My week day routine is not unique.  Many people start their day ten steps behind and are in a constant rush.  And among the snooze alarm pushing and coffee chugging, something very important is often missed.  And this one action might determine whether you have a good or bad day.  Here’s a clue, it’s not checking your Facebook and Twitter feeds the instant you get up.  Long time RosaryMeds readers can probably already guess where I’m going.  Morning prayer may be the difference between a good day or an off day.

When we skip morning prayer, we so often go through our day not realizing that we are fighting a battle with our hands tied behind our back.  We are like soldiers going off to battle with no weapon and no protection wondering why everything is so hard and miserable. This is because we did not include Jesus in our day by praying to Him or asking our Holy Mother or the saints for their help and intercession.

In his book,  Live Today Well, Fr. Thomas Dailey writes about the importance and benefits of starting your day focused on God from the instant you open your eyes.

Beyond an existential awareness, the practice of directing our minds to God corresponds to and fa­cilitates a positive psychology. Experience shows that the mood with which we begin the day tends to color the entire day. What Francis de Sales understood is that start­ing the day with God in mind leads to keeping God in mind throughout the day.

All of this is intended to turn our morning routine into a sacred one. Routines play a key role in human life. Able to be done without our giving them much thought, they are comfort­able, and often comforting, acts. Psychologically, even if not consciously, they represent a way of exercising a modicum of control over the chaos of our surroundings. Our habits lead us to do the same thing over and over again each morning; were we to deviate from this habitual routine, we would probably think something was “off ” or just not right.

The Fifth Joyful Mystery of the Rosary (The Finding of Jesus in the Temple) exemplifies this common human weakness to leave God out of our everyday lives. In this rosary mystery, Mary and Joseph assumed Jesus was with them in the caravan leaving Jerusalem. When they finally discovered that he was missing, they started to panic and searched for Jesus for three days in sorrow.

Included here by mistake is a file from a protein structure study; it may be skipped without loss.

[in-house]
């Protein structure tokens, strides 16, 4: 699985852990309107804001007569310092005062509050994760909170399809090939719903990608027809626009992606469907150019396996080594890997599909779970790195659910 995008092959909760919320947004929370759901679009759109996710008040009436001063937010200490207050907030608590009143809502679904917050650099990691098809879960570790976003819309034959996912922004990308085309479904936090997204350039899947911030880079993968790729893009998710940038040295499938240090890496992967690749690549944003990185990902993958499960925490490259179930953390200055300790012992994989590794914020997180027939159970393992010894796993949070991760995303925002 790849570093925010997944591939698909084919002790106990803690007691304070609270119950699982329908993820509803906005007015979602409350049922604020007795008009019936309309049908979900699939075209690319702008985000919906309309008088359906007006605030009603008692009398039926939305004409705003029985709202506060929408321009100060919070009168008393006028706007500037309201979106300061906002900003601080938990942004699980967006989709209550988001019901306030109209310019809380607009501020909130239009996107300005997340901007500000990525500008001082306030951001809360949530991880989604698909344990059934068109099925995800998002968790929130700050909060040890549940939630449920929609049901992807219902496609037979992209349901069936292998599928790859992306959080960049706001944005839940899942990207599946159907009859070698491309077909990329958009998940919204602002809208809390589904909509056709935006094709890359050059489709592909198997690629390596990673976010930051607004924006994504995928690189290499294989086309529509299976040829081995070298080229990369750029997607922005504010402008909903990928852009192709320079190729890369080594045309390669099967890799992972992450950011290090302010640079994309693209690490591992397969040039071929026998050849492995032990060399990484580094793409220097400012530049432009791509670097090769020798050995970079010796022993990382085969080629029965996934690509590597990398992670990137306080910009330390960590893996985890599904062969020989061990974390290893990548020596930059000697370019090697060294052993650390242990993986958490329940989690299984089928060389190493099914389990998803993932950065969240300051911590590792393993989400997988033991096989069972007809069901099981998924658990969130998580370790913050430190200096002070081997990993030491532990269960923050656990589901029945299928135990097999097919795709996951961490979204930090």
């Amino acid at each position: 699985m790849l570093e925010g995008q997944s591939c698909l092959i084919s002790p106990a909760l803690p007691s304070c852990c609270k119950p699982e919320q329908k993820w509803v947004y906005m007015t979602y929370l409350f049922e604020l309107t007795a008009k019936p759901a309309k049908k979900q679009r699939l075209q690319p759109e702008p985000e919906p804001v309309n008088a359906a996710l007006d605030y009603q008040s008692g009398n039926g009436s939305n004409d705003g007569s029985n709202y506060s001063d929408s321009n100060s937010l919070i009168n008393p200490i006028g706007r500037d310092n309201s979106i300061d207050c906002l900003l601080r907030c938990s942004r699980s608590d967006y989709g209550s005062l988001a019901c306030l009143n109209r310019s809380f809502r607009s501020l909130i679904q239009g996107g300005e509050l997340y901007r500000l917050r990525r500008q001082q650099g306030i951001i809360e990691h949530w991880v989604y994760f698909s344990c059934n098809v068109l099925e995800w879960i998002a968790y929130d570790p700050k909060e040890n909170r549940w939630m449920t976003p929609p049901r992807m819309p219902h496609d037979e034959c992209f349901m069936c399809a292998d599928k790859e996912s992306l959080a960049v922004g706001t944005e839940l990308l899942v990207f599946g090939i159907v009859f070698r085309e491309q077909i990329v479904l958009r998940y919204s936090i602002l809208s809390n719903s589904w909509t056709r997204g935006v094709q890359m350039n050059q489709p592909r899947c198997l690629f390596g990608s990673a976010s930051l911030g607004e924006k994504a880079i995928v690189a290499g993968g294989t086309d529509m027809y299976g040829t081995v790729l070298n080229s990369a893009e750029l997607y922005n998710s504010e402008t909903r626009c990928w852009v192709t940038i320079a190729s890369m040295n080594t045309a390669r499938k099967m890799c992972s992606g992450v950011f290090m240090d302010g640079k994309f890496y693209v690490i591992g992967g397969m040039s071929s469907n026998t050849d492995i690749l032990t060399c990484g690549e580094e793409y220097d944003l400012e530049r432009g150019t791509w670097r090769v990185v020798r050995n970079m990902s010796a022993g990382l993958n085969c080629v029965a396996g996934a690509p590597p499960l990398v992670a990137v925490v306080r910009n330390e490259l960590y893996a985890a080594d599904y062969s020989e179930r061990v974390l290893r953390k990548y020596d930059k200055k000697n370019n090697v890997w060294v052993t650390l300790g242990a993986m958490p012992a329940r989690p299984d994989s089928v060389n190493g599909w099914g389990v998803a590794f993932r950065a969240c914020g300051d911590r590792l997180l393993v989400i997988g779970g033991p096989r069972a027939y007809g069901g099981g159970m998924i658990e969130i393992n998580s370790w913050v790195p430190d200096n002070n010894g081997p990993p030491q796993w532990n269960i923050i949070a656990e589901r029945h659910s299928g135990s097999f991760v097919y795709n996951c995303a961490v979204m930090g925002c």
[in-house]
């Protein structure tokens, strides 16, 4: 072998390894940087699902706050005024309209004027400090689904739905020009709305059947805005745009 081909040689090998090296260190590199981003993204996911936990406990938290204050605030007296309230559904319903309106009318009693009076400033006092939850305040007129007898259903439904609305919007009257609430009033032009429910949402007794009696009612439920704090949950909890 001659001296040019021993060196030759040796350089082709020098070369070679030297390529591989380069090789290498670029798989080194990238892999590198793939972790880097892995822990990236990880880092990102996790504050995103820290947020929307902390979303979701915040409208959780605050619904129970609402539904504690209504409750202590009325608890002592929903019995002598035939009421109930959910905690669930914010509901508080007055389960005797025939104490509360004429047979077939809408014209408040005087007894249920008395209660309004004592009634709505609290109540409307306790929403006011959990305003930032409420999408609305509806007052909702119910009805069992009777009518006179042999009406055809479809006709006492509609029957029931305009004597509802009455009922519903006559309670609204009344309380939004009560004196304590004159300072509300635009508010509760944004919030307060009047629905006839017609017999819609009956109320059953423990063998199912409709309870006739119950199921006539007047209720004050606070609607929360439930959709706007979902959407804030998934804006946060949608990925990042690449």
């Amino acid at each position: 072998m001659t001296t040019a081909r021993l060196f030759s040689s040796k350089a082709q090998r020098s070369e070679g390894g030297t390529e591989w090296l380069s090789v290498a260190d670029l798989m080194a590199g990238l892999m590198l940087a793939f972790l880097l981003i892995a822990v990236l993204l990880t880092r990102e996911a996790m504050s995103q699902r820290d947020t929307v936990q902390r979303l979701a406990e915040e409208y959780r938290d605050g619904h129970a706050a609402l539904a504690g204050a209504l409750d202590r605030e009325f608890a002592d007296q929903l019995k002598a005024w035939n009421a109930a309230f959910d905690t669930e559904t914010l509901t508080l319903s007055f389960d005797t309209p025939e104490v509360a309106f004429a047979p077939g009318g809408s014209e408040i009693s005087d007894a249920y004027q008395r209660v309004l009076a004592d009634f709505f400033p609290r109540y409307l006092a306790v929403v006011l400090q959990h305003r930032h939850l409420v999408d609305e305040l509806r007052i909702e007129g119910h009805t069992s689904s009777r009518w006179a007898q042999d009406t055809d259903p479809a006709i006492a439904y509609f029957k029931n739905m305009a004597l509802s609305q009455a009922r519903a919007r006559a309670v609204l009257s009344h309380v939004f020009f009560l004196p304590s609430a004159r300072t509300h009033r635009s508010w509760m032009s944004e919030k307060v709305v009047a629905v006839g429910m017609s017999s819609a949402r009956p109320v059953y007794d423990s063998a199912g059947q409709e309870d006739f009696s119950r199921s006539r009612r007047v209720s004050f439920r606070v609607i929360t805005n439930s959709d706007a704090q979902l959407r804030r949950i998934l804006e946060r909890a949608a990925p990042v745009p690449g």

How does this rosary mystery explain our daily routine? Mary and Joseph’s assumption and lack of attention led to three days of worry, anxiety, and sorrow. I feel like many of us do this as well when we fail to start our day in prayer. When we don’t actively keep Jesus visible in our lives, from the moment we wake up to the moment we close our eyes, we bring unneeded anxiety and sorrow because we take our attention away from the one who can help us find true happiness.  Jesus wants nothing more than to help us and carry some of our burdens.  But we have to come to Him and ask.  Rember Luke’s Gospel:

Come unto me, all ye that labor and are heavy laden, and I will give you rest. Take my yoke upon you, and learn of me; for I am meek and lowly in heart: and ye shall find rest unto your souls. For my yoke is easy, and my burden is light (Luke 10:28-30).

 

Here’s my challenge to you.  Get up 10 minutes earlier than normal.  Spend that 10 minutes in prayer.  You don’t have to get out of bed but I do encourage you to sit up to avoid falling back asleep.  I bet your body can handle 10 minutes less sleep and your mind and soul will benefit from an extra 10 minutes of prayer.

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Honor Mary by Asking for Her Help

In his article, Prayer takes Practice, Fr. Ed Broom lays out five ways to improve your prayer life.  For the TL;DR crowd, the summary is:

  1. Conviction — Have faith that prayer is actually important
  2. Confession — Mend your relationship with God whenever you sin